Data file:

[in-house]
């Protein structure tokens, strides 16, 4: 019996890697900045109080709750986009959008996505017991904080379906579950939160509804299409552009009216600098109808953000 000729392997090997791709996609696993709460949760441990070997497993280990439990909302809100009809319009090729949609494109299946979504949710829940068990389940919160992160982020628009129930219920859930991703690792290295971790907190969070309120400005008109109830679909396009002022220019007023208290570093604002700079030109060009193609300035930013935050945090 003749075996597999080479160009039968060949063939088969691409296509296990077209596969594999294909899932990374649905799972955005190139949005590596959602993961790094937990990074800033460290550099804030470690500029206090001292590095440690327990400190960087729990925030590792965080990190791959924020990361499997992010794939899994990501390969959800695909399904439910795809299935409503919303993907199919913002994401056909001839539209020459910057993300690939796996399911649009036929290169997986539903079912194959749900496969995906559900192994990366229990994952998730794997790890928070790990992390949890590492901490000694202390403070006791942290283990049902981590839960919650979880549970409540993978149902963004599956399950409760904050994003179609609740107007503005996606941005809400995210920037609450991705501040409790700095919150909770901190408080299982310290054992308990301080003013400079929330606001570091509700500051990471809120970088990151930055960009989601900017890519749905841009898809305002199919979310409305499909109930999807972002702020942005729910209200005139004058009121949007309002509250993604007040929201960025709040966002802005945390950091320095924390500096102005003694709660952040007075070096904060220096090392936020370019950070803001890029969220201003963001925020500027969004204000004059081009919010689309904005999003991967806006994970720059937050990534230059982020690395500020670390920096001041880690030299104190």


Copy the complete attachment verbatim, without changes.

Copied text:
[in-house]
């Protein structure tokens, strides 16, 4: 019996890697900045109080709750986009959008996505017991904080379906579950939160509804299409552009009216600098109808953000 000729392997090997791709996609696993709460949760441990070997497993280990439990909302809100009809319009090729949609494109299946979504949710829940068990389940919160992160982020628009129930219920859930991703690792290295971790907190969070309120400005008109109830679909396009002022220019007023208290570093604002700079030109060009193609300035930013935050945090 003749075996597999080479160009039968060949063939088969691409296509296990077209596969594999294909899932990374649905799972955005190139949005590596959602993961790094937990990074800033460290550099804030470690500029206090001292590095440690327990400190960087729990925030590792965080990190791959924020990361499997992010794939899994990501390969959800695909399904439910795809299935409503919303993907199919913002994401056909001839539209020459910057993300690939796996399911649009036929290169997986539903079912194959749900496969995906559900192994990366229990994952998730794997790890928070790990992390949890590492901490000694202390403070006791942290283990049902981590839960919650979880549970409540993978149902963004599956399950409760904050994003179609609740107007503005996606941005809400995210920037609450991705501040409790700095919150909770901190408080299982310290054992308990301080003013400079929330606001570091509700500051990471809120970088990151930055960009989601900017890519749905841009898809305002199919979310409305499909109930999807972002702020942005729910209200005139004058009121949007309002509250993604007040929201960025709040966002802005945390950091320095924390500096102005003694709660952040007075070096904060220096090392936020370019950070803001890029969220201003963001925020500027969004204000004059081009919010689309904005999003991967806006994970720059937050990534230059982020690395500020670390920096001041880690030299104190």